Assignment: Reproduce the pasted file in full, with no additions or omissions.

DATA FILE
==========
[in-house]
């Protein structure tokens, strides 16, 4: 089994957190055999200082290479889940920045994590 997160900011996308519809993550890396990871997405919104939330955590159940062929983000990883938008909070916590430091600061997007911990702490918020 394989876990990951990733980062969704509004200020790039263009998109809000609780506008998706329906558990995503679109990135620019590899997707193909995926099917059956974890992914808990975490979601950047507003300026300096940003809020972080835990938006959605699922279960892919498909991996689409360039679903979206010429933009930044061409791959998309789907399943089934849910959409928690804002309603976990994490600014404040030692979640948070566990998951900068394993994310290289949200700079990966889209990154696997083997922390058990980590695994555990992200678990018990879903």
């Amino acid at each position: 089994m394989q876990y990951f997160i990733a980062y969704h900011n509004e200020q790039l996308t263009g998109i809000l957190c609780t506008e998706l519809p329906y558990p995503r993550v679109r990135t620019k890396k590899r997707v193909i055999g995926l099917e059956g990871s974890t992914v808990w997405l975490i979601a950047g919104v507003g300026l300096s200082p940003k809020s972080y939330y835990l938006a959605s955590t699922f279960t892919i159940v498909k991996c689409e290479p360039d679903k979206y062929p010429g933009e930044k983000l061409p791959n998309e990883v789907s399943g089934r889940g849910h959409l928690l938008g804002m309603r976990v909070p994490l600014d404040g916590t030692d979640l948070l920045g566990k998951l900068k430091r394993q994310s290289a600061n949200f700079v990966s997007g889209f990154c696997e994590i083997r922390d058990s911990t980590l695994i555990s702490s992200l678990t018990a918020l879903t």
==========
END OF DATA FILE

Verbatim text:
[in-house]
């Protein structure tokens, strides 16, 4: 089994957190055999200082290479889940920045994590 997160900011996308519809993550890396990871997405919104939330955590159940062929983000990883938008909070916590430091600061997007911990702490918020 394989876990990951990733980062969704509004200020790039263009998109809000609780506008998706329906558990995503679109990135620019590899997707193909995926099917059956974890992914808990975490979601950047507003300026300096940003809020972080835990938006959605699922279960892919498909991996689409360039679903979206010429933009930044061409791959998309789907399943089934849910959409928690804002309603976990994490600014404040030692979640948070566990998951900068394993994310290289949200700079990966889209990154696997083997922390058990980590695994555990992200678990018990879903």
């Amino acid at each position: 089994m394989q876990y990951f997160i990733a980062y969704h900011n509004e200020q790039l996308t263009g998109i809000l957190c609780t506008e998706l519809p329906y558990p995503r993550v679109r990135t620019k890396k590899r997707v193909i055999g995926l099917e059956g990871s974890t992914v808990w997405l975490i979601a950047g919104v507003g300026l300096s200082p940003k809020s972080y939330y835990l938006a959605s955590t699922f279960t892919i159940v498909k991996c689409e290479p360039d679903k979206y062929p010429g933009e930044k983000l061409p791959n998309e990883v789907s399943g089934r889940g849910h959409l928690l938008g804002m309603r976990v909070p994490l600014d404040g916590t030692d979640l948070l920045g566990k998951l900068k430091r394993q994310s290289a600061n949200f700079v990966s997007g889209f990154c696997e994590i083997r922390d058990s911990t980590l695994i555990s702490s992200l678990t018990a918020l879903t």